Bus Photography. How to Get Great Shots from a Moving Vehicle


Are you missing travel, even if it is just travel to the local Mexican restaurant, it’s a sense of loss, of missing the moments you enjoy. Having had the opportunity to take three to four “big” trips a year for the last few years, I am definitely a little lost with no journey to plan. No researching currency and power outlets. No learning how to say hello and thank you in another language. No deciding what camera gear needs to go in the bag. No keeping an eye on the weather forecast for the other side of the world. No reading about the history and the culture before reaching our destination.

Missing the new experiences and the surprises, trying new food, and photographing - well, photographing everything. So today, I thought I would share my take on what I call “bus photography". All the photos in this post with the exception of those with me in them (obviously), the goat, and the group photo with life jackets, I shot from a moving bus, using the techniques that I will describe later in the post.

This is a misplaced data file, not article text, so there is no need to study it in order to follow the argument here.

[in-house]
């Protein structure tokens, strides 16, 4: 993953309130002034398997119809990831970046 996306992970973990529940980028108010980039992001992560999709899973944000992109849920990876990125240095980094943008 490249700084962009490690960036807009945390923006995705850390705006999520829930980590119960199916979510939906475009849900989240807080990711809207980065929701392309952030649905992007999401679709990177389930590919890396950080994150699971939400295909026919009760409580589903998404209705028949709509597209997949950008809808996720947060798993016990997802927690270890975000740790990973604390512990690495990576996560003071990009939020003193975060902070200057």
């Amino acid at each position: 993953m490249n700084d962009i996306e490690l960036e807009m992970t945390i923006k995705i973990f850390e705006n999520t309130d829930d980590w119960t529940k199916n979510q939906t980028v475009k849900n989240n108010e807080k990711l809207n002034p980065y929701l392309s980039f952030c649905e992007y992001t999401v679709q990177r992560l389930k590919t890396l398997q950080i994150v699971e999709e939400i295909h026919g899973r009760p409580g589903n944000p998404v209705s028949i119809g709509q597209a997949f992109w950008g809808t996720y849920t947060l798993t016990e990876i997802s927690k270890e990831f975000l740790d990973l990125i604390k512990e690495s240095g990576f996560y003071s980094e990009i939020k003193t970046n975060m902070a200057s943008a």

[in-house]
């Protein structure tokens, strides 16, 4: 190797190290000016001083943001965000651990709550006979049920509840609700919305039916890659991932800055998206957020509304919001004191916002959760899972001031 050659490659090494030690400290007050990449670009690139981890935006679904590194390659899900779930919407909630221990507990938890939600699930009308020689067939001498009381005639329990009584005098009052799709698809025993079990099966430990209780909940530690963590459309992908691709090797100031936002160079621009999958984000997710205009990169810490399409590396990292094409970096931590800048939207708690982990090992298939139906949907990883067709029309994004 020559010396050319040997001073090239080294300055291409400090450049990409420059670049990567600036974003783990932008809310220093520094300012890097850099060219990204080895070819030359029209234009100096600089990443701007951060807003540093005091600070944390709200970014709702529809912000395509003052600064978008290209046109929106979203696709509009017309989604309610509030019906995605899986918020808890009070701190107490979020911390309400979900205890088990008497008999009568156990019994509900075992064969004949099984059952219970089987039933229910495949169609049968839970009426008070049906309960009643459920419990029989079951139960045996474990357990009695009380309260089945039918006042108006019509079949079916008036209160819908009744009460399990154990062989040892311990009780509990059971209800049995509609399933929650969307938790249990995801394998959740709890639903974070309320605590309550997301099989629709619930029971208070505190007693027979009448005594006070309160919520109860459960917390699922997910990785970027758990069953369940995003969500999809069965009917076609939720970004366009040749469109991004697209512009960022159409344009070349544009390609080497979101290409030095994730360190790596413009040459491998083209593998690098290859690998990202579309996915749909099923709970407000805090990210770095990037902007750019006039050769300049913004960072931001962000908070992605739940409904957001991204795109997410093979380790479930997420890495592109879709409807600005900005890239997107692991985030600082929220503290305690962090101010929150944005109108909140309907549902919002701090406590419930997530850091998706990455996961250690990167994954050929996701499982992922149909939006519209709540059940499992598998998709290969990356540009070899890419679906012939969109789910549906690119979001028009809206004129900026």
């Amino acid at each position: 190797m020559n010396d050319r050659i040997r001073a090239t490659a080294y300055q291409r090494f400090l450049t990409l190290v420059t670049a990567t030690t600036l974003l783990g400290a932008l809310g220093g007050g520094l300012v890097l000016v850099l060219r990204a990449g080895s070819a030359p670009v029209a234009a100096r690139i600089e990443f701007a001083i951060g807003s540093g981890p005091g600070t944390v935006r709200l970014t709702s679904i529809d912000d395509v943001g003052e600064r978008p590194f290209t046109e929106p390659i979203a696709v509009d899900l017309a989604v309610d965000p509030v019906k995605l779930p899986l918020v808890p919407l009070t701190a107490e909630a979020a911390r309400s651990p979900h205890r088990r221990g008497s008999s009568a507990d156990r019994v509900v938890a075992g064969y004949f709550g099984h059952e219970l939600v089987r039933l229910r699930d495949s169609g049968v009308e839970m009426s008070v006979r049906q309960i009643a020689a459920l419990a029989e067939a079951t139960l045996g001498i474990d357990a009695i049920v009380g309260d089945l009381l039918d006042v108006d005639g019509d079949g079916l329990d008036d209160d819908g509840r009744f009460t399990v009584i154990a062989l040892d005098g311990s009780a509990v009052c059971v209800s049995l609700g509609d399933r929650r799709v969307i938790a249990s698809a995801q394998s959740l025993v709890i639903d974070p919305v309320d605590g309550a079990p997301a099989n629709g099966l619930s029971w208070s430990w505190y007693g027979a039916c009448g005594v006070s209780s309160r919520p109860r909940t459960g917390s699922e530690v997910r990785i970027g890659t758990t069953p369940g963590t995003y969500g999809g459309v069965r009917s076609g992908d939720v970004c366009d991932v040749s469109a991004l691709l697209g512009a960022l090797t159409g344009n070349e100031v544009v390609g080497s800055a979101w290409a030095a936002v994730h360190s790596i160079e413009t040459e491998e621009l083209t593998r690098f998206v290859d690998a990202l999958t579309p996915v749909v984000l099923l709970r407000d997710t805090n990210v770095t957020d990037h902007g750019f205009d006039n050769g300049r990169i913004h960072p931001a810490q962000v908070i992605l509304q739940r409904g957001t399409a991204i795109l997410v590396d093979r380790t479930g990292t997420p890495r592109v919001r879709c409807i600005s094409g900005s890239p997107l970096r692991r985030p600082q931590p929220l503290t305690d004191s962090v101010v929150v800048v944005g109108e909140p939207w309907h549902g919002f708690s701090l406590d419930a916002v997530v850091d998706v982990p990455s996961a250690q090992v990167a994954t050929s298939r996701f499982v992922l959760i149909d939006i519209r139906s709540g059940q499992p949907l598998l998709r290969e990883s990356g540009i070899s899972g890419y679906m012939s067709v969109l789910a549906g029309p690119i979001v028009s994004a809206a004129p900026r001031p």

Everybody wants to ride the bus!!!!
Everybody wants to ride the bus!!!

You’re familiar with the genres of street photography, landscape photography, underwater photography, etc., but I have found that I love the challenge of bus photography. Just to clarify, I’m not photographing buses, I’m photographing from a moving bus.



Like many travelers, most of our trips are part of a tour group. I’ll confess, I used to roll my eyes when I saw a bunch of people with badges on lanyards tracking behind some guy holding up an Acme Tours sign!